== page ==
Statistical Applets

Click on the graphing area to create a scatterplot of data points. Click again on a previously-added point to remove it, or drag the point to move it around. The correlation coefficient for the data you enter will be shown on the left. Click the checkboxes to show the least-squares regression line for your data, the mean values of *X* and *Y*, and the residual values for each data point.

Click "Draw your own line" to select starting and ending points for your own line on the plot. The "relative sum of squares" for your line, as compared to the least-squares regression line, will then be calculated and shown.

Click the "Quiz Me" button to complete the activity.

A scatterplot displays the form, direction, and strength of the relationship between two quantitative variables. Straight-line (linear) relationships are particularly important because a straight line is a simple pattern that is quite common. The **correlation** measures the direction and strength of the linear relationship. The **least-squares regression line** is the line that makes the sum of the squares of the vertical distances of the data points from the line as small as possible (these vertical distances, from each data point to the least-squares regression line, are called the **residual** values).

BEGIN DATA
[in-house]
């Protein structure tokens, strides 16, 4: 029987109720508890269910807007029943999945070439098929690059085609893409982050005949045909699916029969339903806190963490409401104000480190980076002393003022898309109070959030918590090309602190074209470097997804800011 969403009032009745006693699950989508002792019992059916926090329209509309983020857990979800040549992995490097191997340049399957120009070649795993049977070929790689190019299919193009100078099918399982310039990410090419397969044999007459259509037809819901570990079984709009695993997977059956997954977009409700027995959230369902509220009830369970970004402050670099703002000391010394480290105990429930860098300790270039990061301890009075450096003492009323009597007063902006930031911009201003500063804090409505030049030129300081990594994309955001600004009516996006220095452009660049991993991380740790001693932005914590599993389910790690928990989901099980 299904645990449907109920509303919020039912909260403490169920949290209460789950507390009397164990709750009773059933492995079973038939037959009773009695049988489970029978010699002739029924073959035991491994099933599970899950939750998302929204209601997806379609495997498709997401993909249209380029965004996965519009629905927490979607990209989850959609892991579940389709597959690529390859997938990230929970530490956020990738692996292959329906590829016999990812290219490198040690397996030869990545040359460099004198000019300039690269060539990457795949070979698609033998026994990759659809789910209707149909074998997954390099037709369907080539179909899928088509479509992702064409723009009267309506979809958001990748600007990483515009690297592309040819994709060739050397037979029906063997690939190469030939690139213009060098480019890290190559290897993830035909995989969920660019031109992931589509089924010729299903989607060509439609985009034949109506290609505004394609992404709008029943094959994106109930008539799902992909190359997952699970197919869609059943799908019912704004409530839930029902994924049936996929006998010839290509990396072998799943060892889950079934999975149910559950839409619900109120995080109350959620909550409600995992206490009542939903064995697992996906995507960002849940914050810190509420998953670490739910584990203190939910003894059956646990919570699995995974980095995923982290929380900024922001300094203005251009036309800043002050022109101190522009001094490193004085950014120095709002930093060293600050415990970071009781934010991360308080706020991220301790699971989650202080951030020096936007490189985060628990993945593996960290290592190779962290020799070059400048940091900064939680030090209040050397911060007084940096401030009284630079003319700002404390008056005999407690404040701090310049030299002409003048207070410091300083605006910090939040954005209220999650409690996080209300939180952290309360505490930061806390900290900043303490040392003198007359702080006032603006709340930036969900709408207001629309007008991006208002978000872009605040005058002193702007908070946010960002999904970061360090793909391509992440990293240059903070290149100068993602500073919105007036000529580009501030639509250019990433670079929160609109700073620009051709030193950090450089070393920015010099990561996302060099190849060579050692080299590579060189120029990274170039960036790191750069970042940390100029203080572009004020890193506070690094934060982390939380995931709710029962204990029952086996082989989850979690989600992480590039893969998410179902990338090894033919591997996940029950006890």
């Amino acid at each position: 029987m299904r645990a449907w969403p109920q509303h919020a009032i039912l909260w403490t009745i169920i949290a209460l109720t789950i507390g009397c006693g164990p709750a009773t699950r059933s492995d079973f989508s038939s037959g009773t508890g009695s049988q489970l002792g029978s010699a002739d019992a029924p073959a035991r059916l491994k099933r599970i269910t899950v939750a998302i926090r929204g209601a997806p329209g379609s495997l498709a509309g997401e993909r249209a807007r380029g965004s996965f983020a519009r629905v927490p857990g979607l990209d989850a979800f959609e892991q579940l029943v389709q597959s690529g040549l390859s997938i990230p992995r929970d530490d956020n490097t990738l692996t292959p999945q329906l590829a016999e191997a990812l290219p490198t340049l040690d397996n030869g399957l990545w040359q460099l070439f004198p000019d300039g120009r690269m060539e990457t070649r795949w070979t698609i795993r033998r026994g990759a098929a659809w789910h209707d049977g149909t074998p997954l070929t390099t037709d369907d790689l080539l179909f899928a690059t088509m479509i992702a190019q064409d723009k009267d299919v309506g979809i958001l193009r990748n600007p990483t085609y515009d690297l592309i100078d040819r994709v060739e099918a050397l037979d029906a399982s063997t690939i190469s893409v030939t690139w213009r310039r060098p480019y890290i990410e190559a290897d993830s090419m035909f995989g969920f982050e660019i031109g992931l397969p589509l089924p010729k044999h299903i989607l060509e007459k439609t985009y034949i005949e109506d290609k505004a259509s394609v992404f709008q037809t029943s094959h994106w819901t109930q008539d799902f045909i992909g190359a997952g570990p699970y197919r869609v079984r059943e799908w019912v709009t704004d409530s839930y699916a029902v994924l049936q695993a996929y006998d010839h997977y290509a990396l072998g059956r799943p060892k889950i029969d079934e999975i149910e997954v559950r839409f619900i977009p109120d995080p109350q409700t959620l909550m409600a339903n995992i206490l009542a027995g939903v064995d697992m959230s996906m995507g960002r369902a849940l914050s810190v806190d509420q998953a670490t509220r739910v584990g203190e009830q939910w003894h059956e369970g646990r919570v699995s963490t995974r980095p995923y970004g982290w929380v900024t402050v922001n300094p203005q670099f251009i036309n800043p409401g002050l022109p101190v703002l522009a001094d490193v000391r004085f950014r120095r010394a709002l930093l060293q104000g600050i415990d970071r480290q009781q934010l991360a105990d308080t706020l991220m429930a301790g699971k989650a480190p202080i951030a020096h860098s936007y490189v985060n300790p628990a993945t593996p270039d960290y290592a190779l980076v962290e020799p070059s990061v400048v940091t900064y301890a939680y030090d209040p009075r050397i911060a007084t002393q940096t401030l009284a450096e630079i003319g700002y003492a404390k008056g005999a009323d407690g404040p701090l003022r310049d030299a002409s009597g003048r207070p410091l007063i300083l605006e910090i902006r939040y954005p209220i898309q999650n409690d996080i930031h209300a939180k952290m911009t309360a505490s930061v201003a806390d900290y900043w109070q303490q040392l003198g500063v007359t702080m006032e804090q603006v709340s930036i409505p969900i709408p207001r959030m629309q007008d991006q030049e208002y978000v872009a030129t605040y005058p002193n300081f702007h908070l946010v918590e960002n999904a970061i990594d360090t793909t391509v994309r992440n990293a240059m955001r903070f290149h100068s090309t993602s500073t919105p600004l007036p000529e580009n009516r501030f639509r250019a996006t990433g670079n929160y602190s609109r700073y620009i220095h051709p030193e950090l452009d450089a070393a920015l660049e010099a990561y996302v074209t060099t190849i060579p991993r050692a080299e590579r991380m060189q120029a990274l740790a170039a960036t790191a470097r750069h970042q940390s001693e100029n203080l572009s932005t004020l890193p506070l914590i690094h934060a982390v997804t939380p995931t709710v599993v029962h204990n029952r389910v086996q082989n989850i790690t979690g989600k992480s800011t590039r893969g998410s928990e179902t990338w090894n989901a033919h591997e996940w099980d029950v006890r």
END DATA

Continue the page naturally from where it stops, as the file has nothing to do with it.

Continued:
This applet lets you explore how the correlation and least-squares regression line changes as points are added or subtracted from a scatterplot.

3

To answer this question you must add points to the scatterplot above so that the correlation is between 0.5 and 0.7.

Great job.

Now add another datapoint, in the upper-left corner of the scatterplot. This causes the correlation coefficient to V5+w3BtIB2S+8cT6gv5IZuDJHdOjm5yBdGLIGDIKyky086gczhM/YuWBLxtMkc7MPc8ohQ==. Then click and drag this point down to the lower-left corner of the scatterplot. As you move the point down, the correlation coefficient nuwyTvvIcF+FAiHQ9bgfDx3rxLFM8wAQKGGDQe8xVvNOYwumJ009xIjGo60olD059G2Y9GzjrLg=.

2

Try again.

Incorrect. See above for the correct answers.

Great job.

Since the least-squares regression line in the original scatterplot has a positive slope, a new data point in the upper-left corner of the scatterplot represents an outlier that "pulls" the regression line up, reducing the correlation coefficient. However, as this point moves down toward the original regression line, it becomes less of an outlier, and the correlation coefficient subsequently becomes larger.